Gov. John Bel Edwards’ recent order repealing the statewide mask mandate excluded schools, though it did include a special provision that allows school districts to opt out of requiring masks if they follow CDC quarantine guidelines for COVID-19 — but no state agency is tracking school compliance, The Lens has learned.
The quarantine provision of Edwards’ latest COVID-19 emergency order is especially noteworthy because it directly conflicts with a Louisiana Department of Education policy enacted last month that allows schools to skirt CDC quarantine guidelines if they choose.
The policy change comes as families and school officials across the country await FDA approval for a COVID-19 vaccine for 5- to 11-year-olds, who represent roughly half the school population. In New Orleans, they’ve had a majority of reported COVID-19 cases in schools over the last several weeks. Officials expect approval in a matter of weeks.
The CDC recommends that any student or school staff member who is unvaccinated or not fully vaccinated should quarantine for 14 days if identified as a close in-school contact with someone who tests positive. (The agency says the time can be reduced if the person receives a negative COVID test after several days of quarantining.) But the new Louisiana Department of Education quarantine policy, called “parent-choice,” allows parents of students identified as close contacts to immediately send them back to class if the district adopted the policy.
State education officials argued the parent-choice quarantine policy was necessary for childrens’ educational well-being because many were missing several days of school due to quarantining. But other state officials, such as State Health Officer Joe Kanter denounced the change and said it would “put kids at risk.”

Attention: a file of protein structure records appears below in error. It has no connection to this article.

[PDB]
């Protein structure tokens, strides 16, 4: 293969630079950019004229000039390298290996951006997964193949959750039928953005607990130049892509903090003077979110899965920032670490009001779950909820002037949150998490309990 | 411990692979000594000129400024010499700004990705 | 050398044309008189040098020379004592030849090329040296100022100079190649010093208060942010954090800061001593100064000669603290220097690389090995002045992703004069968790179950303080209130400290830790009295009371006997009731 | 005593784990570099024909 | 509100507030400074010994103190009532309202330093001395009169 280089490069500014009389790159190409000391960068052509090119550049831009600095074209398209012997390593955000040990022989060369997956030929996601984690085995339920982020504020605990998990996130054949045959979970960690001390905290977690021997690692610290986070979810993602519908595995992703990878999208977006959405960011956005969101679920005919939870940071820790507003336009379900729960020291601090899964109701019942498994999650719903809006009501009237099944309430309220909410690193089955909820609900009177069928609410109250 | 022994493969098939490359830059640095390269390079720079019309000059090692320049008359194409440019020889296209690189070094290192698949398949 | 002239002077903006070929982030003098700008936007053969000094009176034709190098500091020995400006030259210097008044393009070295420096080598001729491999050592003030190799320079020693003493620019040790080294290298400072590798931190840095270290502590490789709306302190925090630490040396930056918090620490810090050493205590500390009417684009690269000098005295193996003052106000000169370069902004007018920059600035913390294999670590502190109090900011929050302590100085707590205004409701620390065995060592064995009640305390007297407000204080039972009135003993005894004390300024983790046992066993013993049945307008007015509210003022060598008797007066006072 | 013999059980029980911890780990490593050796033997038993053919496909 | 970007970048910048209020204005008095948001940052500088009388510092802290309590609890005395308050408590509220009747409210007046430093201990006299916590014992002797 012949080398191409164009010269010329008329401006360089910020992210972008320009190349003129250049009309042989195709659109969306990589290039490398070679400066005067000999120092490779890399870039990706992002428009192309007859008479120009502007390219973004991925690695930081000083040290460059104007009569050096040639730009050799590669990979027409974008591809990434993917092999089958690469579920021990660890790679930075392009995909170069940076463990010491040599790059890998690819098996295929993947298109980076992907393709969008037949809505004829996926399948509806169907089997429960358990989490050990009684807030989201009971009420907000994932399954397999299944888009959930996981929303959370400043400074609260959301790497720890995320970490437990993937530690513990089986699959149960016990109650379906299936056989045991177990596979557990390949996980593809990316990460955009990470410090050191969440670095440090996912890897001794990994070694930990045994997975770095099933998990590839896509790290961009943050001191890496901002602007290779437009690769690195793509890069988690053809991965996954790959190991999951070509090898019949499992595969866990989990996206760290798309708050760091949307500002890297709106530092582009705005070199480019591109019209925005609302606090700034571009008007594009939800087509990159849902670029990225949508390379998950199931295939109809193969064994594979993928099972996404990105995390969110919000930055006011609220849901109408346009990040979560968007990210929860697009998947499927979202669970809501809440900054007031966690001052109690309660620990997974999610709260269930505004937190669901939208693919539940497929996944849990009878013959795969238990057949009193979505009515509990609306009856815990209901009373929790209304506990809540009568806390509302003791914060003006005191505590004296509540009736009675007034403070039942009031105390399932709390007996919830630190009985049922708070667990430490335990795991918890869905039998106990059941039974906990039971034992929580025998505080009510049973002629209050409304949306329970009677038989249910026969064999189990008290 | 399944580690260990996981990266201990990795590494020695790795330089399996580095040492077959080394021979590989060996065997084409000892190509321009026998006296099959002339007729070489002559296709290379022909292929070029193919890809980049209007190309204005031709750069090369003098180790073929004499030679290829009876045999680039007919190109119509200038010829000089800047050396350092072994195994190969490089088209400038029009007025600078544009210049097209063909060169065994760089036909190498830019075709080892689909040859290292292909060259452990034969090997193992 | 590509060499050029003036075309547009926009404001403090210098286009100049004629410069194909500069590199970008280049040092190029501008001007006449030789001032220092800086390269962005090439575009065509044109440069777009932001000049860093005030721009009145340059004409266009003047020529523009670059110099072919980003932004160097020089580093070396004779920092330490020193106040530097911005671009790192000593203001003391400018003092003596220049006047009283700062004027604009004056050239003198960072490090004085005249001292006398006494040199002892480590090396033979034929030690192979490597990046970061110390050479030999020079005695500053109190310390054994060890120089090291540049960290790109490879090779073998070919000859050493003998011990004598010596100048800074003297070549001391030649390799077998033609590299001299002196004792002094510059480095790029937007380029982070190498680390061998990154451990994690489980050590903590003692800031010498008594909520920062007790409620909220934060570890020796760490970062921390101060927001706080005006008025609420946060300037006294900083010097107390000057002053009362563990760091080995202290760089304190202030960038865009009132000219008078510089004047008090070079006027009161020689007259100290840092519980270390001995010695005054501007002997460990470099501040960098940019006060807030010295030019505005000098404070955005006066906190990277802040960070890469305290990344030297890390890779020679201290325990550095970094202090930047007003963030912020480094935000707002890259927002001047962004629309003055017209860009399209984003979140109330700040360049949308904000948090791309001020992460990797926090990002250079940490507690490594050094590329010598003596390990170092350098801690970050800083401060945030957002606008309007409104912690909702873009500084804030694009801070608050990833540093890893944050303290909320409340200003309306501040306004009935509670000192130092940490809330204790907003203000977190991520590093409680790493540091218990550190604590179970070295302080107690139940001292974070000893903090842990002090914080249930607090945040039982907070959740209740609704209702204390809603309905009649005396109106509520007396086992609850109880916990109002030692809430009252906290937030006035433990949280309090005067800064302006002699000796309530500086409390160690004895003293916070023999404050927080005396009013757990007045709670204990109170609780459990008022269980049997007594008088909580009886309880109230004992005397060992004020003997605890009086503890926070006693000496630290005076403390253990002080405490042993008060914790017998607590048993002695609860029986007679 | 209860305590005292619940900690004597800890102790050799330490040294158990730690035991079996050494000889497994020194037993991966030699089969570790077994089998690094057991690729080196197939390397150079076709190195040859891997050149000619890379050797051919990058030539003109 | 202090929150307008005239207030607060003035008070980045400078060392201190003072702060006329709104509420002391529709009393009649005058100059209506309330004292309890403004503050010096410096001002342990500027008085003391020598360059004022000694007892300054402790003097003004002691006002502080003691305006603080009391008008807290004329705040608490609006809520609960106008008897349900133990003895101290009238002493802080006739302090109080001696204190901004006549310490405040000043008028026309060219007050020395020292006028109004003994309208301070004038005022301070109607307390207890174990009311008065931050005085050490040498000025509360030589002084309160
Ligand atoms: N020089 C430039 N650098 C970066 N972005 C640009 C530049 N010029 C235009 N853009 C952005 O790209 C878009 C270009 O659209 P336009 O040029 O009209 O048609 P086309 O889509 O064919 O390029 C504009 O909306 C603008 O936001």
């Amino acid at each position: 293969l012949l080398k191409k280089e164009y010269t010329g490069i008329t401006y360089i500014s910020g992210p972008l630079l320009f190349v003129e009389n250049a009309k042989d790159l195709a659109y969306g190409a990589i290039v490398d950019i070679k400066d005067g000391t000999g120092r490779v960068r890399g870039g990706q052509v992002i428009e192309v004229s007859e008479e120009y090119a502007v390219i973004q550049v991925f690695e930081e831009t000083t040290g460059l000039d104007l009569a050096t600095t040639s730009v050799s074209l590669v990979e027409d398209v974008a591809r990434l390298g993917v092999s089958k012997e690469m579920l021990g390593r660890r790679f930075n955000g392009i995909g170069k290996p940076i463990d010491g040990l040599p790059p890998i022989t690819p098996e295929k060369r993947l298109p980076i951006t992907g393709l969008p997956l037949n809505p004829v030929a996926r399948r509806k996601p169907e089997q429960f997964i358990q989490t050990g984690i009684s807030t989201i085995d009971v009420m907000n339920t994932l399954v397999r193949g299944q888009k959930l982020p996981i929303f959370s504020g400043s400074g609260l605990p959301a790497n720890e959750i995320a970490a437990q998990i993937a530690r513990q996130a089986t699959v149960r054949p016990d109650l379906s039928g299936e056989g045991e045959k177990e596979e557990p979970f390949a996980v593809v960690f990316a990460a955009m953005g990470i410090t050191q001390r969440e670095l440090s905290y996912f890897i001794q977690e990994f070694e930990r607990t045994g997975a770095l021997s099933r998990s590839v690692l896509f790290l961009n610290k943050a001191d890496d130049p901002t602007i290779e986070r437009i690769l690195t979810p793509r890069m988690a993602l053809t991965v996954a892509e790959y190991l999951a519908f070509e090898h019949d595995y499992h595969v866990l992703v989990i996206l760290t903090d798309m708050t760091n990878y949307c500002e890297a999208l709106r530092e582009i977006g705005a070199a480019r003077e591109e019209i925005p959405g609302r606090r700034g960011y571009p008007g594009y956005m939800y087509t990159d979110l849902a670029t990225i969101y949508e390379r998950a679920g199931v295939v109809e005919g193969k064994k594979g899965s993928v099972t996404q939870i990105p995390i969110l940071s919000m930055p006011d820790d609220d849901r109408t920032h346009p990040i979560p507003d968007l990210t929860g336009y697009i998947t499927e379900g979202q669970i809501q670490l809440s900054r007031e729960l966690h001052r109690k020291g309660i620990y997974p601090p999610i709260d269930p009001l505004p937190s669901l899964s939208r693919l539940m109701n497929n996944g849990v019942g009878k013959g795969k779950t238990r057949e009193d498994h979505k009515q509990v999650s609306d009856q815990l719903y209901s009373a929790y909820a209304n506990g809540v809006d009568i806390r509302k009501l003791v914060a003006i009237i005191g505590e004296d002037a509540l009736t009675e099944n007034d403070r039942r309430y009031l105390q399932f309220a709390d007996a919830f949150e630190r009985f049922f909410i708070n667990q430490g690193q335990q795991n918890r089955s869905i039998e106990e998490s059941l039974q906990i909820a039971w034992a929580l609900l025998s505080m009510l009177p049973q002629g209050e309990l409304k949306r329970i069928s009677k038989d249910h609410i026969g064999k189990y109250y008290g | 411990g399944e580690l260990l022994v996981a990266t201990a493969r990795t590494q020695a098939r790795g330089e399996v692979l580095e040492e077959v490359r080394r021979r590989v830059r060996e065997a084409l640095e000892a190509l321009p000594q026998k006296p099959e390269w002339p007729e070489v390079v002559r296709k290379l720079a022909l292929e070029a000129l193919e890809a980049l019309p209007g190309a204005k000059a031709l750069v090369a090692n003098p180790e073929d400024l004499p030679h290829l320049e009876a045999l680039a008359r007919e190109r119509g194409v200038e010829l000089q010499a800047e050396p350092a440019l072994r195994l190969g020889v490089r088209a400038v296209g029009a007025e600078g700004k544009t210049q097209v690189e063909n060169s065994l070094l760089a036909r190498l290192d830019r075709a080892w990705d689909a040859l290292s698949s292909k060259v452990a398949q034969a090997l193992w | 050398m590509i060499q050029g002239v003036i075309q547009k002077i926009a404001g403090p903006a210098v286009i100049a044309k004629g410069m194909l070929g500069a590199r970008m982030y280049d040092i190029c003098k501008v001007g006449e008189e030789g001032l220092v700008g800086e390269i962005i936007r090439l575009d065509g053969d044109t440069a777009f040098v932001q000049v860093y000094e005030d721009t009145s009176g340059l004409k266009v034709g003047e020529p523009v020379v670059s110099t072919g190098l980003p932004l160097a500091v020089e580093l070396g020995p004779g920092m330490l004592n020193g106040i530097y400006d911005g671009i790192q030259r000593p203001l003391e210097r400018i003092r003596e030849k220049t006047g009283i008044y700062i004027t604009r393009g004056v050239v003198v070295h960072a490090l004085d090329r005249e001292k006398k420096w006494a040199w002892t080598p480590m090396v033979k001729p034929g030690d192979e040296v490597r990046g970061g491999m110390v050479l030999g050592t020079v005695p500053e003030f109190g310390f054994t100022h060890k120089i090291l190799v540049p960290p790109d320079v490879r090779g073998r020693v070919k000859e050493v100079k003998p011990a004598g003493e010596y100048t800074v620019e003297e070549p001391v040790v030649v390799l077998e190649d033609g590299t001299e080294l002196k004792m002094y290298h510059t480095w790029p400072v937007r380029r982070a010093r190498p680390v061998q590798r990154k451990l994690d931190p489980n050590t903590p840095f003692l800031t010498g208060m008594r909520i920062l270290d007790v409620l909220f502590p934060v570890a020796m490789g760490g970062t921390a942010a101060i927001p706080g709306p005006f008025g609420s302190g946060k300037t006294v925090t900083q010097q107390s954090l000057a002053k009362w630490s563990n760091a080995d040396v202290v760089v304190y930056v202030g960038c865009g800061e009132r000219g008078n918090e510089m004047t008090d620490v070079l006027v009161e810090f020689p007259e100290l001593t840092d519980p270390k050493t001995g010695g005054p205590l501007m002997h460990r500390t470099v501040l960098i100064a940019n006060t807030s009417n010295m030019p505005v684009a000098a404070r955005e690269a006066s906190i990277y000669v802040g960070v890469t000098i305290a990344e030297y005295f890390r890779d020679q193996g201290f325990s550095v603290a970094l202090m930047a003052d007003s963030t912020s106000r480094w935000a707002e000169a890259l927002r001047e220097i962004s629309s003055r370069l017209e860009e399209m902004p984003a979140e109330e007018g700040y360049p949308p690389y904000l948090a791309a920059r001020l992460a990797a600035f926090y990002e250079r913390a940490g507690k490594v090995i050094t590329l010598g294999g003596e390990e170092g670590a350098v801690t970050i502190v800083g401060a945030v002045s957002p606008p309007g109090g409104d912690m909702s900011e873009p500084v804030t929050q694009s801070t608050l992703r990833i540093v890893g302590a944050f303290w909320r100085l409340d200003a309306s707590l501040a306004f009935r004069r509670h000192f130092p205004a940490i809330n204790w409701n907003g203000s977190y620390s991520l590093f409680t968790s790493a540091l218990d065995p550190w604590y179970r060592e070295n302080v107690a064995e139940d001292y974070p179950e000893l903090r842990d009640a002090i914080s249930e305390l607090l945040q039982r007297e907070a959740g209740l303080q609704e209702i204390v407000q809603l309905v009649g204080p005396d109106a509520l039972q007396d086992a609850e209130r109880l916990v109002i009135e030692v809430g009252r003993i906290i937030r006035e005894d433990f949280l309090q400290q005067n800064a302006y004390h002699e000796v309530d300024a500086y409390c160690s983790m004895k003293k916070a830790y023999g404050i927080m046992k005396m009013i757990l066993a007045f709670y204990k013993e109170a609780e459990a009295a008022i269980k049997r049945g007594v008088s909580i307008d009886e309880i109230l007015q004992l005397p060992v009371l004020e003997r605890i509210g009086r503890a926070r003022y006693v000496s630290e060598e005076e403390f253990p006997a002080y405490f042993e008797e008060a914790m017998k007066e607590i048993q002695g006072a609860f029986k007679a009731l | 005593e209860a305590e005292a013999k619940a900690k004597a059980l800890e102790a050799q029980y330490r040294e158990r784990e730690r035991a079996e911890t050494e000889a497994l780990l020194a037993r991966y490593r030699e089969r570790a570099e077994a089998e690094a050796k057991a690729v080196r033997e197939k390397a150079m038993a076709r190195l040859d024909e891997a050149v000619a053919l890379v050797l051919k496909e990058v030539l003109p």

For weeks The Lens has asked LDOE officials which districts opted into the parent-choice quarantine policy. Several have, according to news reports, though the NOLA Public Schools district came out fiercely against it. (NOLA Public Schools has also decided to keep its mask mandate, and New Orleans Mayor LaToya Cantrell’s order this week repealing a citywide mask mandate still requires masks inside K-12 schools.)
But on Wednesday, Department of Education spokesman Matt Johnson said the state doesn’t know which districts enacted the optional-quarantine policy.
“We don’t have a list of the districts enacting parent-choice,” he said Wednesday.
Nor do the Louisiana Department of Health or State Fire Marshal, officials from those offices confirmed.
“We don’t track that,” LDH spokesman Kevin Litten wrote in an email, noting he thinks some people assume LDH is responsible for enforcement.
“Our office has never been involved with Covid regulations in schools, only businesses,” Ashley Rodrigue with the State Fire Marshal said via email. “That has been managed by LDOE.”
In other words, the state doesn’t know which school districts that have over the past several days made gone mask-optional are following the quarantine protocols required in Edwards’ order. Asked about the apparent gap in oversight, Edwards’ spokeswoman Christina Stephens said it is in the hands of local school districts, some of which are run by elected school boards whose members have resisted or criticized COVID-19 mitigation measures.